Cisco seeks new crop of entrepreneurs

Internet of Things

Cisco’s Entrepreneurs in Residence (EIR) program brings solutions to startups and the next big idea.

Cisco announces the company’s inaugural Entrepreneurs in Residence (EiR) applicants for the fall 2014 class are now open.  Supporting the residences with early stage funding or series A funding Cisco will give an array technology and talent. Imagine being the lucky five award recipients like Crowdx, Inc., DGLogik, Inc., Pawaa, Inc. , PetaSecure, Inc. and SecureWaters, Inc. .  Each entrepreneur much reach their benchmark on their viability in a multi-stage process.  Cisco will be conducting the stages at their company complex in San Jose, California for a six months stretch.   In addition to financial support, teams will receive co-working space, basic software tools and work closely with the Cisco Investments (Cisco venture capital arm) when the selection is made.

Accepted companies must meet the deadline by enrolling by October 2014. For more information, visit and the EIR blog post. For questions, email us at

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Forget the Birds, Words, and Farms! A New Mobile App Reawakens Your Inner Warrior.

There is something curious about this mobile app Game of You featured on iTunes and Google Play stores. This game made me want to think.  What kind of ancestry do I have? Does my modern day traits link me back to a place of time where nomadic warriors and creatures roamed the earth?  Is this a personality trait game where this game promotes wellness?  Two companies believe it is so.

Two companies teamed up together and produced this fun feature quest.  Digital Management, Inc. (DMI and 500 BC Inc., takes gamers on a journey led by a mystical warrior named Boris.  This fearless boar will take you through his land of mystical animals and landscape.  The navigation of gamer will whisk you away by engaging you in historical facts, quotes from philosophers who marked civilian wisdom and truism.  From Confucius and Pythagoras to Mayans and Druids, the gamer will be encouraged to see their true self today.

 We’re excited to help 500 BC move beyond the Web to reach mobile consumers. This is a brilliant example of how gamification can have a positive influence on well-being.

Jay Sunny Bajaj, president and CEO of DMI

Looking beyond the gameplay, I pondered on the thought how a game can be lifted from a concept to a product with success.  Many have taken to the streets [crowdsourcing or a kickstarter campaign] in hopes of procuring monetization for production and distribution.  According to Phil Goldstein at states that it is hard to come by as a successful run. Shane Schick of the same publication mentions a case study where it actually worked which made Human Project App a monetary success in exceeding campaign goals.

I wanted to satisfy my quest for success for this app. What I discovered is this factoid. My research led me to this interesting whitepaper, Top Ten Healthcare Trends For 2014, published by the KBM group citing Millennials activity: This age group sends an average 88 texts per day, mobile isn’t an activity its a lifestyle — it’s their way of connecting. Roughly one third of patient(s) use their mobile devices or tablets on a daily basis for health research and/or to book appointments and only 20% of consumers’ time on mobile devices are spent on the Web. Eighty percent is spent in apps: games, news, productivity, utility and social networking.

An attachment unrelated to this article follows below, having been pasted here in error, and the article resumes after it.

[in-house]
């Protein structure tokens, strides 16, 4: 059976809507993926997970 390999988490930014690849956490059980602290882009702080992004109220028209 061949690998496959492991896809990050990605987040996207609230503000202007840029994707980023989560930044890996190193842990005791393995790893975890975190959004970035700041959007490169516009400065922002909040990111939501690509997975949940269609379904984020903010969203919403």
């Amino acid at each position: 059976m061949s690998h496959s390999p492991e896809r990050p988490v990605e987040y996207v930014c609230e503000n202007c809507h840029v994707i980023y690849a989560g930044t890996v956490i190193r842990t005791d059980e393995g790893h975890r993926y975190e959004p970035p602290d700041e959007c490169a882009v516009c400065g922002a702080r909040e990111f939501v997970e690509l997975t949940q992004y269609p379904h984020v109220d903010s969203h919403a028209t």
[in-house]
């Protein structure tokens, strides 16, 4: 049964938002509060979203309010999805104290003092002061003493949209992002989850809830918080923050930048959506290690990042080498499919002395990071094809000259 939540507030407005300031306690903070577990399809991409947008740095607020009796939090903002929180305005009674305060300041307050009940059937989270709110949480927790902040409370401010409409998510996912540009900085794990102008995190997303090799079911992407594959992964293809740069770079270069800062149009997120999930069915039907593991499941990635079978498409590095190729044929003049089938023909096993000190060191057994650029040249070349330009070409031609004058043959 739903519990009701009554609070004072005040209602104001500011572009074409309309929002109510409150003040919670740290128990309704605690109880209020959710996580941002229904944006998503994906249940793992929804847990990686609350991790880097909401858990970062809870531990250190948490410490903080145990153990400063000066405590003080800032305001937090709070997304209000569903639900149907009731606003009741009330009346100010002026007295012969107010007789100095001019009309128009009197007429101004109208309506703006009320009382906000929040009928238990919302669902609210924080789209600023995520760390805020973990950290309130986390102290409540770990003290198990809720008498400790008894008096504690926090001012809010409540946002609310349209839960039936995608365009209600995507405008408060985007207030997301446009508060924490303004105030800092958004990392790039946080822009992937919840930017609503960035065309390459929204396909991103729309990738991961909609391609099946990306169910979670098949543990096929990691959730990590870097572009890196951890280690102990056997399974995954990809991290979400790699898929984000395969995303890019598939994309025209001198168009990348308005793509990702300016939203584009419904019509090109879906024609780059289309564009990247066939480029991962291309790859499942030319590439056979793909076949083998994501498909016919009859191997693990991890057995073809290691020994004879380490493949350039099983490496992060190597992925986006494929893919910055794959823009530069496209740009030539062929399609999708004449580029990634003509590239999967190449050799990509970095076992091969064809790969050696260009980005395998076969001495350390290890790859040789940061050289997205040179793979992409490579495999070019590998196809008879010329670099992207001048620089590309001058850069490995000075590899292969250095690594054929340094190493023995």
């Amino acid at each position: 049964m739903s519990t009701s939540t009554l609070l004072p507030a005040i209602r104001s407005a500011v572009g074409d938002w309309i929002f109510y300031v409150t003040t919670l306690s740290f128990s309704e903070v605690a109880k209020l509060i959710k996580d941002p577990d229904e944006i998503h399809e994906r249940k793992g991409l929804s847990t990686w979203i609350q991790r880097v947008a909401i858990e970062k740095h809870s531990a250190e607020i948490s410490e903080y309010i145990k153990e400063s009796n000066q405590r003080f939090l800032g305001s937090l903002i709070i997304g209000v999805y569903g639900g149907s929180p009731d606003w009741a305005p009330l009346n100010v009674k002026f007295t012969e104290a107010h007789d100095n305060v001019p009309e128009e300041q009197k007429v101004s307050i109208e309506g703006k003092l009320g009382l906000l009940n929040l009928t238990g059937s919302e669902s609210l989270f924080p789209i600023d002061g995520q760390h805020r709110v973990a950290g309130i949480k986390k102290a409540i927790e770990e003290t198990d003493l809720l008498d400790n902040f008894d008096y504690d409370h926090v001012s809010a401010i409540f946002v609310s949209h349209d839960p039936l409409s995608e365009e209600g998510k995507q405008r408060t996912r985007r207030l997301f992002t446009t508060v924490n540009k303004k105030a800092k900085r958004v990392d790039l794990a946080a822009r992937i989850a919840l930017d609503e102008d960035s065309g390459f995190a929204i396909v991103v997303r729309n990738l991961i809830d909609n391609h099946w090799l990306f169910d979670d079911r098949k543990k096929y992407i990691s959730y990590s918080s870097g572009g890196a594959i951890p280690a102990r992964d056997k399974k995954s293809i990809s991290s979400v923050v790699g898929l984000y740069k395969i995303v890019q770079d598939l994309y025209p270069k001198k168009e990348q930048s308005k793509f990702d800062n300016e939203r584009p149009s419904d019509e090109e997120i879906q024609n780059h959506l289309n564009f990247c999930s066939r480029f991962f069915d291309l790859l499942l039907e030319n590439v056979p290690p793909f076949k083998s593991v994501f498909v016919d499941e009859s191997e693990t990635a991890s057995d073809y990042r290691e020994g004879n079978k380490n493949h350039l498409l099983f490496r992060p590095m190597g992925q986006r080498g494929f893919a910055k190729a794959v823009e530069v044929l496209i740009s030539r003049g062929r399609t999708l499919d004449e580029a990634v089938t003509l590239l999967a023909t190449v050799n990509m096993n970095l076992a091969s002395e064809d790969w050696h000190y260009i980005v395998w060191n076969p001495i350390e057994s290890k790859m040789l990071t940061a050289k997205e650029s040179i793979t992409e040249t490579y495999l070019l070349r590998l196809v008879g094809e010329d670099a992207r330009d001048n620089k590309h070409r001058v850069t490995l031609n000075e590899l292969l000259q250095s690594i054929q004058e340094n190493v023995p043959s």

For Carol Phelan-Marsh, founder and CEO of 500 BC, she could not be more pleased with the outcome. The creator of the product said, “Consumers have mastered birds, words and farms but the true test is to discover ourselves. Our ancestors left clues behind to help us thrive, and we want to provide a new way to learn. 500 BC is a game-changer that cultivates a culture of healthy habits in a fun, humorous and actionable way.”

DMI is a leading provider of mobile enterprise solutions integrated vertical  services including mobile strategy, mobile UX and app development, omni-channel commerce, mobile brand and marketing, big data management and analytics, and secure mobile device, app and data management. DMI is headquartered in Bethesda, MD, with satellite and project offices around the world.

500 BC Inc. is an entertainment media company on a mission: to help you navigate the game of life with the wisdom of the ages on your side. 500 BC is here to make this timeless quest of discovery useful and fun.

 Who do you want to be Batman or Flash?

GREE, a global mobile social company, released the Warner Bros. interactive game, Batman & the Flash: Hero Run this weekend.

GREE, a global mobile social company, released the Warner Bros. interactive game, Batman & the Flash: Hero Run this weekend.

Gotham City now has a hero in you. Commissioner Gordon needs your help by signaling you on the Bat- Signal. You have to act quickly to arm yourself against your arch rival the Joker. Gamers can also don themselves as Flash and run through the streets of Gorilla City to fend off their foes in this famed DC Comic game.  You are running against time when you collect your coins because you are not alone. Many gamers have decided that you are their most hated enemy: Catwoman, Gorilla Grodd or Wally West.

If you are Batman, you know what to do.  You pull out your new secret weapon, the Batman Wing Armor.

GREE, a global mobile social company, released the Warner Bros. interactive game, Batman & the Flash: Hero Run this weekend.  The blockbuster entertainment companies, GREE, DC Comics and Warner Bros. Interactive Entertainment knows how to throw ‛a whammo’ [a sensation].  An action packed adventure DC fans have an opportunity to show their strategy with RPG/Card collections.  Strapping each player with top-notch gadgets and weapons, you as a friend or foe will keep Gotham City or Gorilla City safe from harm or the ability to take over the cities.  There is no solo act produced here with the Batman & the Flash: Hero Run, you get a full throttle global Facebook integration in the mix. Global leaderboards give you bragging rights with your victories in battle. Players are already giving you tip and tricks. But don’t be fooled by their gameplay because you are the only one who knows victory.

Batman & The Flash: Hero Run, a free-to-play mobile game available from the App Store and Android devices. You can follow other GREE‘s games by downloading their site. But make sure you follow the fans on Facebook at or on Twitter at @GREEGames.

This game is intended for players of 12 years or older.

Cisco Live 2014: IoE in Action Media Session: Business / Private Sector

An inside peek into a gaming studio.

An inside peek into a gaming studio.

GREE’s San Francisco studio

Today’s classroom benefit from Cisco Systems Educational Products

Cisco Connected Learning

I interviewed two remarkable professionals. We had an in-depth discussion about Educational Tools for Teachers. The Flipped Classroom series: Part One Part two & Part Three: